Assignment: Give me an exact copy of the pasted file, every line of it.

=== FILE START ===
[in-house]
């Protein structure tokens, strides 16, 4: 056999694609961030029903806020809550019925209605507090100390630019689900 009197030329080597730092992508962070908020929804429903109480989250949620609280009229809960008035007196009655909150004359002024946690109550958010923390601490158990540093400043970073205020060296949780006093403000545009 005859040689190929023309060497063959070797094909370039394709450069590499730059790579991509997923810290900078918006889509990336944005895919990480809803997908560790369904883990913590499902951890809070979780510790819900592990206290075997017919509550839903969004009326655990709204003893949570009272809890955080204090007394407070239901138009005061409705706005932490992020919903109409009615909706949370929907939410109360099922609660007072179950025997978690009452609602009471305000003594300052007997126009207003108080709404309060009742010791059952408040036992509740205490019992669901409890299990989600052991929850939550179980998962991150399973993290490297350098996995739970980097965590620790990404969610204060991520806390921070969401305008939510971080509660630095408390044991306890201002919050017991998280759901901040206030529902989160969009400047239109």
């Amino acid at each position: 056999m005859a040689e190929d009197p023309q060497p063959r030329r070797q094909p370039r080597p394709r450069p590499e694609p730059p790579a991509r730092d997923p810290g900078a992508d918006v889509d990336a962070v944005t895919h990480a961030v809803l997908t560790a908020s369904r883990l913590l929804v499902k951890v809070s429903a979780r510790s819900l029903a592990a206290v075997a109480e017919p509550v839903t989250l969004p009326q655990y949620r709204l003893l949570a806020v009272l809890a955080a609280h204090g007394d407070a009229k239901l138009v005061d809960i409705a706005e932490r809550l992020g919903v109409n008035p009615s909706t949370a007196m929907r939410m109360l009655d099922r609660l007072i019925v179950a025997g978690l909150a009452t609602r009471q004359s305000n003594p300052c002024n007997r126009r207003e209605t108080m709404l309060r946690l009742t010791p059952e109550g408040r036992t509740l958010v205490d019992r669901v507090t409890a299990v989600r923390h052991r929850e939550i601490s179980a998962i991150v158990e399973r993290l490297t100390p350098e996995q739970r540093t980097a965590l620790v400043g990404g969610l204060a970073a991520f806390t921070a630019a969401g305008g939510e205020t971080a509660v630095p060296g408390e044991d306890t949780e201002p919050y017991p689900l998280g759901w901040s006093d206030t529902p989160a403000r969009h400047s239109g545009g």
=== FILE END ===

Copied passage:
[in-house]
């Protein structure tokens, strides 16, 4: 056999694609961030029903806020809550019925209605507090100390630019689900 009197030329080597730092992508962070908020929804429903109480989250949620609280009229809960008035007196009655909150004359002024946690109550958010923390601490158990540093400043970073205020060296949780006093403000545009 005859040689190929023309060497063959070797094909370039394709450069590499730059790579991509997923810290900078918006889509990336944005895919990480809803997908560790369904883990913590499902951890809070979780510790819900592990206290075997017919509550839903969004009326655990709204003893949570009272809890955080204090007394407070239901138009005061409705706005932490992020919903109409009615909706949370929907939410109360099922609660007072179950025997978690009452609602009471305000003594300052007997126009207003108080709404309060009742010791059952408040036992509740205490019992669901409890299990989600052991929850939550179980998962991150399973993290490297350098996995739970980097965590620790990404969610204060991520806390921070969401305008939510971080509660630095408390044991306890201002919050017991998280759901901040206030529902989160969009400047239109």
């Amino acid at each position: 056999m005859a040689e190929d009197p023309q060497p063959r030329r070797q094909p370039r080597p394709r450069p590499e694609p730059p790579a991509r730092d997923p810290g900078a992508d918006v889509d990336a962070v944005t895919h990480a961030v809803l997908t560790a908020s369904r883990l913590l929804v499902k951890v809070s429903a979780r510790s819900l029903a592990a206290v075997a109480e017919p509550v839903t989250l969004p009326q655990y949620r709204l003893l949570a806020v009272l809890a955080a609280h204090g007394d407070a009229k239901l138009v005061d809960i409705a706005e932490r809550l992020g919903v109409n008035p009615s909706t949370a007196m929907r939410m109360l009655d099922r609660l007072i019925v179950a025997g978690l909150a009452t609602r009471q004359s305000n003594p300052c002024n007997r126009r207003e209605t108080m709404l309060r946690l009742t010791p059952e109550g408040r036992t509740l958010v205490d019992r669901v507090t409890a299990v989600r923390h052991r929850e939550i601490s179980a998962i991150v158990e399973r993290l490297t100390p350098e996995q739970r540093t980097a965590l620790v400043g990404g969610l204060a970073a991520f806390t921070a630019a969401g305008g939510e205020t971080a509660v630095p060296g408390e044991d306890t949780e201002p919050y017991p689900l998280g759901w901040s006093d206030t529902p989160a403000r969009h400047s239109g545009g």